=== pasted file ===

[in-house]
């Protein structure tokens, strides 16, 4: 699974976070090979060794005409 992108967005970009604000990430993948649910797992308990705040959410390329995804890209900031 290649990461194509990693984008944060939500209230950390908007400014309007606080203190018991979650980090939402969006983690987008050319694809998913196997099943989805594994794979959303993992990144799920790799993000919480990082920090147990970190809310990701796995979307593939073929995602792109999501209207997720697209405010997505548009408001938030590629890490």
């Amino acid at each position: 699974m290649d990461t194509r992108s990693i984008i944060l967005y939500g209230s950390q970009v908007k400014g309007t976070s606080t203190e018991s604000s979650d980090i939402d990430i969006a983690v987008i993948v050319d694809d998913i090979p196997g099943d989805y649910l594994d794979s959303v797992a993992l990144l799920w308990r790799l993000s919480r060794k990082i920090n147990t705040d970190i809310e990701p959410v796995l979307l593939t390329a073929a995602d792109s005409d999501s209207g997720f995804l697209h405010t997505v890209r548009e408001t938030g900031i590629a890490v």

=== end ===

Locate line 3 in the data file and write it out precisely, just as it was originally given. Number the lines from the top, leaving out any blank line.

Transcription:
């Amino acid at each position: 699974m290649d990461t194509r992108s990693i984008i944060l967005y939500g209230s950390q970009v908007k400014g309007t976070s606080t203190e018991s604000s979650d980090i939402d990430i969006a983690v987008i993948v050319d694809d998913i090979p196997g099943d989805y649910l594994d794979s959303v797992a993992l990144l799920w308990r790799l993000s919480r060794k990082i920090n147990t705040d970190i809310e990701p959410v796995l979307l593939t390329a073929a995602d792109s005409d999501s209207g997720f995804l697209h405010t997505v890209r548009e408001t938030g900031i590629a890490v």